Gilles Carbonnier, ECDPM Great Insights magazine, Spring/Summer 2019 Special Edition (Volume 8, Issue 2 & 3).
Dear new EU leadership,
I am convinced that it is in the best interests of people in both Europe and the Global South to have the EU investing resolutely in international cooperation. What, then, should be the priorities?
Just as in the EU, much of the political debate in Switzerland is influenced by ageing at home and a booming demography in Africa and South Asia. In this context, a first development policy priority is to support job creation and livelihood opportunities. This comes at a time when the future of work is more uncertain than ever. A simple internet search on “the future of work” yields more than 3 billion hits. Experts resort to divinatory arts to predict what labour markets will look like in a world characterised by the digital revolution, rapid advances in artificial intelligence (AI) and labour automation.
Techno-optimists trust that history will simply repeat itself: following Schumpeter’s theory of destructive creation, we will witness a rapid proliferation of new jobs in the knowledge economy and green economy. For example, AI tech companies have hired thousands of people in Kibera, Nairobi’s largest slum, to label and register images that are fed into databases for self-driving cars (working conditions leaving much to be desired). Techno-pessimists, on the other hand, believe that the sheer volume and abrupt pace of job destruction – hitting labour-intensive sectors particularly hard – will lead to mass unemployment and jeopardise industrialisation prospects for sub-Saharan Africa.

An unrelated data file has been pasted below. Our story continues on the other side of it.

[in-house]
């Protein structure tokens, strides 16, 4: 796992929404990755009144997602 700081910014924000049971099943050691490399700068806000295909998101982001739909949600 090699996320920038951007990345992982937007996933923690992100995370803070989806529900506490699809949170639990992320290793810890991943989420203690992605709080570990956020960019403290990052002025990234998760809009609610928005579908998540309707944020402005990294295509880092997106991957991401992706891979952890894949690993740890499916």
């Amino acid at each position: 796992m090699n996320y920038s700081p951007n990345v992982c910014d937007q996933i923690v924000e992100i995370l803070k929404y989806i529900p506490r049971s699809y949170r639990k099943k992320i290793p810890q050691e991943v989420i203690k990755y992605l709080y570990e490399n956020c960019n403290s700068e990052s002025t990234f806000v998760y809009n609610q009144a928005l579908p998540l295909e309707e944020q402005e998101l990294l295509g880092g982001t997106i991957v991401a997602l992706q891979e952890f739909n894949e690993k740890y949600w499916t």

While the debate goes on, the EU, like Switzerland, is well positioned to invest more in potential growth sectors in Africa and beyond, such as tourism, information technology and the digital economy. At the same time, supporting education and training institutions will be key: the EU can further boost North-South scientific cooperation, investing in research partnerships to promote innovations that can be adopted quickly, even in more fragile and volatile institutional settings.
Migrant workers’ remittances received by developing countries have long surpassed foreign aid. Yet, migration concerns increasingly shape international cooperation and development policy narratives, be it in the EU, Switzerland or North America. The Global Compact for Safe, Orderly and Regular Migration, adopted in December 2018, offers the best framework to collectively address the challenges ahead, which no country can address alone.
A second priority is to address the protracted armed conflicts that are causing large-scale forced displacement and dramatic development reversals in the Sahel, the Middle East and beyond. Reverting to the origin of the European project, it is in the EU’s DNA to invest in a more peaceful world where the horrors of the two World Wars are never again to be endured.